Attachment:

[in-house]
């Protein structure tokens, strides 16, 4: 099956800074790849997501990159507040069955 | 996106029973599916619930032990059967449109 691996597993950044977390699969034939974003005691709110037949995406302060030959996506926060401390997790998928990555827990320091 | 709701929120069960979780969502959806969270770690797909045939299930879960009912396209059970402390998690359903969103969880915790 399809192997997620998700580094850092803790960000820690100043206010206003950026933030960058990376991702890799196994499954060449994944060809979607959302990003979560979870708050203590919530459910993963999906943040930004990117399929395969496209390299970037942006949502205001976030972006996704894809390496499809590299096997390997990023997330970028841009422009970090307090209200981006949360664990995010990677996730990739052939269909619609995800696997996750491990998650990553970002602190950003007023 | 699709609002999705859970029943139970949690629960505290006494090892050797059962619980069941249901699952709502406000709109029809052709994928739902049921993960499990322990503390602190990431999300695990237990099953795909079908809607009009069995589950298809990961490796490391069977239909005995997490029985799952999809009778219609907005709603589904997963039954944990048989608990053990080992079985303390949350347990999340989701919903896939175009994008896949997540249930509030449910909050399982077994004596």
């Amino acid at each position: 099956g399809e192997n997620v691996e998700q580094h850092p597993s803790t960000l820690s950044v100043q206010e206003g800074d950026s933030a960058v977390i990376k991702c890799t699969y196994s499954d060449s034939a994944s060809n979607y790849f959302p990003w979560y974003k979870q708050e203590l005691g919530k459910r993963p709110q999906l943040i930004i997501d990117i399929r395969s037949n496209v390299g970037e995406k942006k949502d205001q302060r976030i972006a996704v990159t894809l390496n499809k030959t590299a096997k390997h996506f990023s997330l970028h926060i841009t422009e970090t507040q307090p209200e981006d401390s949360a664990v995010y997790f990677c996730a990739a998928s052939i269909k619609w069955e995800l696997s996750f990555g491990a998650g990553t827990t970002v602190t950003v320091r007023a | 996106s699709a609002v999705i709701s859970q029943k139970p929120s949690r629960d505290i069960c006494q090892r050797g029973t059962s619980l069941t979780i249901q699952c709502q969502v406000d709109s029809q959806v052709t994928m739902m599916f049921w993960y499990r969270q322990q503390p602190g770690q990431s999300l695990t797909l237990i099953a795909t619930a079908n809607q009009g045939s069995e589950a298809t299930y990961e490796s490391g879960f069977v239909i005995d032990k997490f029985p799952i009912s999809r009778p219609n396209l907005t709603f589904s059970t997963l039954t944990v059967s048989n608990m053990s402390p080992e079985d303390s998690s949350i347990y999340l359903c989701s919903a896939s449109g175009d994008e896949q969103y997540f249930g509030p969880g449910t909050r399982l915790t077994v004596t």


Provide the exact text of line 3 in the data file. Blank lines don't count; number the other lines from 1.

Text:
């Amino acid at each position: 099956g399809e192997n997620v691996e998700q580094h850092p597993s803790t960000l820690s950044v100043q206010e206003g800074d950026s933030a960058v977390i990376k991702c890799t699969y196994s499954d060449s034939a994944s060809n979607y790849f959302p990003w979560y974003k979870q708050e203590l005691g919530k459910r993963p709110q999906l943040i930004i997501d990117i399929r395969s037949n496209v390299g970037e995406k942006k949502d205001q302060r976030i972006a996704v990159t894809l390496n499809k030959t590299a096997k390997h996506f990023s997330l970028h926060i841009t422009e970090t507040q307090p209200e981006d401390s949360a664990v995010y997790f990677c996730a990739a998928s052939i269909k619609w069955e995800l696997s996750f990555g491990a998650g990553t827990t970002v602190t950003v320091r007023a | 996106s699709a609002v999705i709701s859970q029943k139970p929120s949690r629960d505290i069960c006494q090892r050797g029973t059962s619980l069941t979780i249901q699952c709502q969502v406000d709109s029809q959806v052709t994928m739902m599916f049921w993960y499990r969270q322990q503390p602190g770690q990431s999300l695990t797909l237990i099953a795909t619930a079908n809607q009009g045939s069995e589950a298809t299930y990961e490796s490391g879960f069977v239909i005995d032990k997490f029985p799952i009912s999809r009778p219609n396209l907005t709603f589904s059970t997963l039954t944990v059967s048989n608990m053990s402390p080992e079985d303390s998690s949350i347990y999340l359903c989701s919903a896939s449109g175009d994008e896949q969103y997540f249930g509030p969880g449910t909050r399982l915790t077994v004596t």